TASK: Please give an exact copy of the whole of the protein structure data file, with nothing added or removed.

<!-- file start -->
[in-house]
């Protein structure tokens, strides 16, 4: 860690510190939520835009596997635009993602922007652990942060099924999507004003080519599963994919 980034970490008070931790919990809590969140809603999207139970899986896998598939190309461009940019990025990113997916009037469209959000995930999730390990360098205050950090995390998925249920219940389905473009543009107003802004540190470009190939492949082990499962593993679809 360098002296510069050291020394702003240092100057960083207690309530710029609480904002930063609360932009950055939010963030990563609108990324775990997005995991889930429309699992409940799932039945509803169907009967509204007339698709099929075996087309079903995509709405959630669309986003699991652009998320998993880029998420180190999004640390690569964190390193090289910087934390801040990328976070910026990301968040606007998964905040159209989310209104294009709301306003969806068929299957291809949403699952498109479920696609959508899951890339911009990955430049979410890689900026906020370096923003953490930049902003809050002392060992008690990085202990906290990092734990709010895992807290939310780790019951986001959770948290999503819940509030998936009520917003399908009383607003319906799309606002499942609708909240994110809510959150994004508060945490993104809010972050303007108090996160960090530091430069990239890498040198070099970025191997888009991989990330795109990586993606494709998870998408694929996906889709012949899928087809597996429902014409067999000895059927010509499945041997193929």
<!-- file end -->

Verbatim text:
[in-house]
């Protein structure tokens, strides 16, 4: 860690510190939520835009596997635009993602922007652990942060099924999507004003080519599963994919 980034970490008070931790919990809590969140809603999207139970899986896998598939190309461009940019990025990113997916009037469209959000995930999730390990360098205050950090995390998925249920219940389905473009543009107003802004540190470009190939492949082990499962593993679809 360098002296510069050291020394702003240092100057960083207690309530710029609480904002930063609360932009950055939010963030990563609108990324775990997005995991889930429309699992409940799932039945509803169907009967509204007339698709099929075996087309079903995509709405959630669309986003699991652009998320998993880029998420180190999004640390690569964190390193090289910087934390801040990328976070910026990301968040606007998964905040159209989310209104294009709301306003969806068929299957291809949403699952498109479920696609959508899951890339911009990955430049979410890689900026906020370096923003953490930049902003809050002392060992008690990085202990906290990092734990709010895992807290939310780790019951986001959770948290999503819940509030998936009520917003399908009383607003319906799309606002499942609708909240994110809510959150994004508060945490993104809010972050303007108090996160960090530091430069990239890498040198070099970025191997888009991989990330795109990586993606494709998870998408694929996906889709012949899928087809597996429902014409067999000895059927010509499945041997193929």